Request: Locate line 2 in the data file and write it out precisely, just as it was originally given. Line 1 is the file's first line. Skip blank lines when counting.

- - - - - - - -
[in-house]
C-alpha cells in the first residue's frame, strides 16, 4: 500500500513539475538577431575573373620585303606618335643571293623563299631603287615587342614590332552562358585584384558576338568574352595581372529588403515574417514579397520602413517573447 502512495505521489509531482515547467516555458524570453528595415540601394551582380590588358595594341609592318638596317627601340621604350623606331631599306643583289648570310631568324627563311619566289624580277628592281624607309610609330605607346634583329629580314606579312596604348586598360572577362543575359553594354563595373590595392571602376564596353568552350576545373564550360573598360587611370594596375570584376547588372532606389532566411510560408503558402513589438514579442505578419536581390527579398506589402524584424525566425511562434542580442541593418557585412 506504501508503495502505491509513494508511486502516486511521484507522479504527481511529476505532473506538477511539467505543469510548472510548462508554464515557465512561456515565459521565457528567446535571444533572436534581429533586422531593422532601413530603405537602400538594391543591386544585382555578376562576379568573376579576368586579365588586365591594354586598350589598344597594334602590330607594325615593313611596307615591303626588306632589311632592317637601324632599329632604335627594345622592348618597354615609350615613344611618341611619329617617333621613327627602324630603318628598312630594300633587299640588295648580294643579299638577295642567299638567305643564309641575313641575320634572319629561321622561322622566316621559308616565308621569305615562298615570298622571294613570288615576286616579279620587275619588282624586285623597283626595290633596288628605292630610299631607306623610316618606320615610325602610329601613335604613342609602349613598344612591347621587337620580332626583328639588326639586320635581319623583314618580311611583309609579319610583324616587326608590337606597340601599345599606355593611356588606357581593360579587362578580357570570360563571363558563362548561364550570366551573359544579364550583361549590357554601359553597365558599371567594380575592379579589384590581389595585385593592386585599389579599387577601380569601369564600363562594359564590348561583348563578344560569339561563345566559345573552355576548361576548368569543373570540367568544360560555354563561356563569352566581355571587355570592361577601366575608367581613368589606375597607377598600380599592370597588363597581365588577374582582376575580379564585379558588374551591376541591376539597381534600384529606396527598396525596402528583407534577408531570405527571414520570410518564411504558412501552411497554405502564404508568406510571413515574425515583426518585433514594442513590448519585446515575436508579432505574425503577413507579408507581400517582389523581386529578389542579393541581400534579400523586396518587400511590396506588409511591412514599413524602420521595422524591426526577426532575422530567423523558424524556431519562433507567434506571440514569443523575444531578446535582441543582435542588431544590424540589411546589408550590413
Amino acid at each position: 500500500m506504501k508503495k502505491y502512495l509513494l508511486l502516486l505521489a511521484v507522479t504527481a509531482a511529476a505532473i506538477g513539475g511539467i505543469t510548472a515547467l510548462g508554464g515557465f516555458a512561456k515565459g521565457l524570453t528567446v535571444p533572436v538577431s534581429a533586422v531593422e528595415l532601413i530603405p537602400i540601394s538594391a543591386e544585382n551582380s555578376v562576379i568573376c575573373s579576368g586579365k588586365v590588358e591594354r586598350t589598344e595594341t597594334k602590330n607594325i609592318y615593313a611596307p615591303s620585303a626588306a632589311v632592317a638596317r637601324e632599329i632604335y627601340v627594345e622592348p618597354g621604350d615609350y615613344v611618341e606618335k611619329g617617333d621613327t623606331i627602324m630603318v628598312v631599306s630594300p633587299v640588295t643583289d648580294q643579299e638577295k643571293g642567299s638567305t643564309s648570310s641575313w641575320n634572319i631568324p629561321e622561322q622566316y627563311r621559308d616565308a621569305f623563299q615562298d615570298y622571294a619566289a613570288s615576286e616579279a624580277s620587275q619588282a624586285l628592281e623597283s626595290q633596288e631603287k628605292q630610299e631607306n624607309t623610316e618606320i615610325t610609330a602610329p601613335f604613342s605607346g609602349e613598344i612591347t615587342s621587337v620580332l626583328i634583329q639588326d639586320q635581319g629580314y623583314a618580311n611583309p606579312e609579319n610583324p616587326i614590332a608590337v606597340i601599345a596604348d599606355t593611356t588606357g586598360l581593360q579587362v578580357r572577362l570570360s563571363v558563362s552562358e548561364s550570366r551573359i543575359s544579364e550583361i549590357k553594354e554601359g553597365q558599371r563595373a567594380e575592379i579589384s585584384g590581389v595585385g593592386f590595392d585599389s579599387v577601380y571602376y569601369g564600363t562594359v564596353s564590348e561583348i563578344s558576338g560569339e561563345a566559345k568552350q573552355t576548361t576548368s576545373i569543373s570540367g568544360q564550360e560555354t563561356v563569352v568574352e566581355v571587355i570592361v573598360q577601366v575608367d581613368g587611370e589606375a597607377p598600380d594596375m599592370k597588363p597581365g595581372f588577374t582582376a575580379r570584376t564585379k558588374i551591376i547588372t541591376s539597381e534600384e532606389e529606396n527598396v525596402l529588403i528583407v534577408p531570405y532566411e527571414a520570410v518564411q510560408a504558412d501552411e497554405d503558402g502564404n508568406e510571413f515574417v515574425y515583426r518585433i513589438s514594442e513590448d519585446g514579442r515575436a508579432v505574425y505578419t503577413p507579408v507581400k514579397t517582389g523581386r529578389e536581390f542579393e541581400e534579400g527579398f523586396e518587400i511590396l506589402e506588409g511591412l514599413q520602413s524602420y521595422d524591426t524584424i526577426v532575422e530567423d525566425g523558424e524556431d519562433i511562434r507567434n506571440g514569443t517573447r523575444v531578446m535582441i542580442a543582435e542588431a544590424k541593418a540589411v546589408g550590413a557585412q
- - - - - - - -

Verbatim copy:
C-alpha cells in the first residue's frame, strides 16, 4: 500500500513539475538577431575573373620585303606618335643571293623563299631603287615587342614590332552562358585584384558576338568574352595581372529588403515574417514579397520602413517573447 502512495505521489509531482515547467516555458524570453528595415540601394551582380590588358595594341609592318638596317627601340621604350623606331631599306643583289648570310631568324627563311619566289624580277628592281624607309610609330605607346634583329629580314606579312596604348586598360572577362543575359553594354563595373590595392571602376564596353568552350576545373564550360573598360587611370594596375570584376547588372532606389532566411510560408503558402513589438514579442505578419536581390527579398506589402524584424525566425511562434542580442541593418557585412 506504501508503495502505491509513494508511486502516486511521484507522479504527481511529476505532473506538477511539467505543469510548472510548462508554464515557465512561456515565459521565457528567446535571444533572436534581429533586422531593422532601413530603405537602400538594391543591386544585382555578376562576379568573376579576368586579365588586365591594354586598350589598344597594334602590330607594325615593313611596307615591303626588306632589311632592317637601324632599329632604335627594345622592348618597354615609350615613344611618341611619329617617333621613327627602324630603318628598312630594300633587299640588295648580294643579299638577295642567299638567305643564309641575313641575320634572319629561321622561322622566316621559308616565308621569305615562298615570298622571294613570288615576286616579279620587275619588282624586285623597283626595290633596288628605292630610299631607306623610316618606320615610325602610329601613335604613342609602349613598344612591347621587337620580332626583328639588326639586320635581319623583314618580311611583309609579319610583324616587326608590337606597340601599345599606355593611356588606357581593360579587362578580357570570360563571363558563362548561364550570366551573359544579364550583361549590357554601359553597365558599371567594380575592379579589384590581389595585385593592386585599389579599387577601380569601369564600363562594359564590348561583348563578344560569339561563345566559345573552355576548361576548368569543373570540367568544360560555354563561356563569352566581355571587355570592361577601366575608367581613368589606375597607377598600380599592370597588363597581365588577374582582376575580379564585379558588374551591376541591376539597381534600384529606396527598396525596402528583407534577408531570405527571414520570410518564411504558412501552411497554405502564404508568406510571413515574425515583426518585433514594442513590448519585446515575436508579432505574425503577413507579408507581400517582389523581386529578389542579393541581400534579400523586396518587400511590396506588409511591412514599413524602420521595422524591426526577426532575422530567423523558424524556431519562433507567434506571440514569443523575444531578446535582441543582435542588431544590424540589411546589408550590413